Issue #17768 has been updated by mame (Yusuke Endoh).

Status changed from Open to Rejected

I think April 1st ended in the world. I hope you enjoyed it!

----------------------------------------
Feature #17768: Proposal: Downward assignments
https://bugs.ruby-lang.org/issues/17768#change-91256

* Author: mame (Yusuke Endoh)
* Status: Rejected
* Priority: Normal
----------------------------------------
Rightward assignments have been introduced since 3.0.
To be honest, I'm not a big fan of the syntax because it does not add a new dimension to Ruby.
Why don't we bring Ruby to the next dimension?


## Proposal

I propose "downward assignments".

```
p(2 * 3 * 7)  #=> 42
  ^^^^^var

p var         #=> 6
```

This new syntax intercepts the intermediate value of a subexpression.
In the above example, the subexpression `2 * 3` is captured to `var`.

You can capture multiple subexpressions in one line.

```
puts("Hello" + "World")  #=> HelloWorld
     ^^^^^^^x  ^^^^^^^y

p x  #=> "Hello"
p y  #=> "World"
```

This proposal solves some long-standing issues in Ruby.


## Use case 1

Everyone has written the following code.

```
while (line = gets) != nil
  p line
end
```

This code is not so bad, but there's something that has been on my mind: is it really good to put an assignment into a condition expression?
I'm afraid that it makes the loop condition unclear.

Unfortunately, it is difficult to keep the condition clear in Ruby.
If the assignment is removed from the condition, the code becomes even more unclear as follows.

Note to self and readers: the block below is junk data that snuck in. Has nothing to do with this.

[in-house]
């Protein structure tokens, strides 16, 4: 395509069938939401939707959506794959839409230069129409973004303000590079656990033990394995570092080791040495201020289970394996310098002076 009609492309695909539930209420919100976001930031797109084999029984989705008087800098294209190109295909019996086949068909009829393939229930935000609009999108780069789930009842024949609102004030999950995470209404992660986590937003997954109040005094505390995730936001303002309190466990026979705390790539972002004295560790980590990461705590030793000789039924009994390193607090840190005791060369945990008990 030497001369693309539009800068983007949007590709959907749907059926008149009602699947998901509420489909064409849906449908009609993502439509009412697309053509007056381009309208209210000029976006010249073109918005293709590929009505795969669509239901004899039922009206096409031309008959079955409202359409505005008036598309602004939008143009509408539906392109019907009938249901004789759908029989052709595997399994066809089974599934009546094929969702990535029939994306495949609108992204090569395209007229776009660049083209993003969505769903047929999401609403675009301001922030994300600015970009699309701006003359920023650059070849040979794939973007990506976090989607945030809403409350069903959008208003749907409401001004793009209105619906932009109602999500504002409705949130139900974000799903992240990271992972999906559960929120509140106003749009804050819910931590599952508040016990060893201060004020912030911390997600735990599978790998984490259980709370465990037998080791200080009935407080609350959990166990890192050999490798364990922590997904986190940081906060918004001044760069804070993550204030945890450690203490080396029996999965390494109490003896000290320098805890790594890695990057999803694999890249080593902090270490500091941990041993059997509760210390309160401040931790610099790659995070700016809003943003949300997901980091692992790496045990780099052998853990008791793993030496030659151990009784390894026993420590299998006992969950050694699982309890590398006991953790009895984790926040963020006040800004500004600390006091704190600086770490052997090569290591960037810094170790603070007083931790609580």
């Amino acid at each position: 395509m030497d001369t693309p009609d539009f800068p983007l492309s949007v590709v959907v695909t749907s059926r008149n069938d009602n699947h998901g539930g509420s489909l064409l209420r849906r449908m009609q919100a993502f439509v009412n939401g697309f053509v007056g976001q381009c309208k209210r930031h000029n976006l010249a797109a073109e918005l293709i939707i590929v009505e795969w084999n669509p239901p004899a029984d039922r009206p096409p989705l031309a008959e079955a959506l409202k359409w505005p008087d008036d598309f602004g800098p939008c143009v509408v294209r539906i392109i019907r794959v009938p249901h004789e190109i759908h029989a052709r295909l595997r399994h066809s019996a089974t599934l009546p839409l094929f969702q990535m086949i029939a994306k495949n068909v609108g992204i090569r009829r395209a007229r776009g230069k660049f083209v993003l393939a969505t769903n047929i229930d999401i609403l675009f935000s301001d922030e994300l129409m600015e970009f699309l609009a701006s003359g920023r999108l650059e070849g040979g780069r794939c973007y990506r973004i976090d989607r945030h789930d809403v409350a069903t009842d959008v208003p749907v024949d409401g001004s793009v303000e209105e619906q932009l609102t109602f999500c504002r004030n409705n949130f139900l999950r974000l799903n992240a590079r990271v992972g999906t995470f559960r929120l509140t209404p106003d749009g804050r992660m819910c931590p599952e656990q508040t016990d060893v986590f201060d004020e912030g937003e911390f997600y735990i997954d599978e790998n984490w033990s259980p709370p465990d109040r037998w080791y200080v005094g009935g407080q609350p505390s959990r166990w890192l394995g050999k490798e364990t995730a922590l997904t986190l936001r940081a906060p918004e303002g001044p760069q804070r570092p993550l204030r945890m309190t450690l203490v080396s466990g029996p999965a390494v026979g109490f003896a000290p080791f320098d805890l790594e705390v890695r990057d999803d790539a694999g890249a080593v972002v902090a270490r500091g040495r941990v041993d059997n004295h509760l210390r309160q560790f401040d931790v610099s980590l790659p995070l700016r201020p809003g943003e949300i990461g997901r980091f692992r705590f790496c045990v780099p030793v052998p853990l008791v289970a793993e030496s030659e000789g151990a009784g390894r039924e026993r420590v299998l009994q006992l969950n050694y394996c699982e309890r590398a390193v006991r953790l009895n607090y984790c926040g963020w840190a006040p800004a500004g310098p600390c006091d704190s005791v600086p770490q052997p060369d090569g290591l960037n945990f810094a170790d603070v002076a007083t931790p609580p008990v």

```
while true
  line = gets
  break if line == nil
  p line
end
```



By using my proposal, you can make the condition crystal-clear.

```
while gets != nil
      ^^^^line
  p line
end
```


## Use case 2

Consider that we want to get from an array the last element that meets a condition.

```
ary = [1, 2, 3, 4, 5]

ary.each {|elem| found = elem if elem.even? }

p found  #=> 4
```

As you know, this code does not work.
We need to add `found = nil` to declare the variable "found" in the outer scope.
But this is unarguably dirty.

My proposal allows to make the code very straightforward.

```
ary = [1, 2, 3, 4, 5]

ary.each {|elem| elem if elem.even? }
                 ^^^^found

p found  #=> 4
```


## Use case 3

When writing a constructor, we need to write each field name whopping three times.

```
class C
  def initialize(foo, bar)
    @foo = foo
    @bar = bar
  end
end
```

My proposal mitigates the problem to two times.

```
class C
  def initialize(foo,    bar)
                 ^^^@foo ^^^@bar
end
```


## Patch

A proof-of-concept is attached.

```
$ cat test.rb
p(2 * 3 * 7)
  ^^^^^var

p var


while gets != nil
      ^^^^line
  p line
end


ary = [1, 2, 3, 4, 5]

ary.each {|elem| elem if elem.even? }
                 ^^^^found

p found  #=> 4

$ echo -e "foo\nbar" | ./miniruby test.rb
42
6
"foo\n"
"bar\n"
4
```

Notes:

* The syntax allows only ASCII characters because ["East Asian width"](http://www.unicode.org/reports/tr11/) is a hell.
* My patch does not implement binding a method parameter (Use case 3).
* There are some known bugs. Look for them.


## Compatibility

A line that suddenly starts with `^` is invalid currently.
This is why I chose "downward" since upward assignments are incompatible.

```
      vvvv line
while gets
```

When the previous line continues, `^` is appropriately handled as an XOR binary operator.

```
x = 1

# The following is considered as: y = 2^x
y = 2\
    ^x

p x  #=> 1
p y  #=> 3
```

So, I think this proposal is 100% compatible.


## Discussion

I'm unsure how should we handle this.

```
p(2 * 3 * 7)
      ^^^^^var
```

---Files--------------------------------
2021-aprilfool.patch (9.07 KB)


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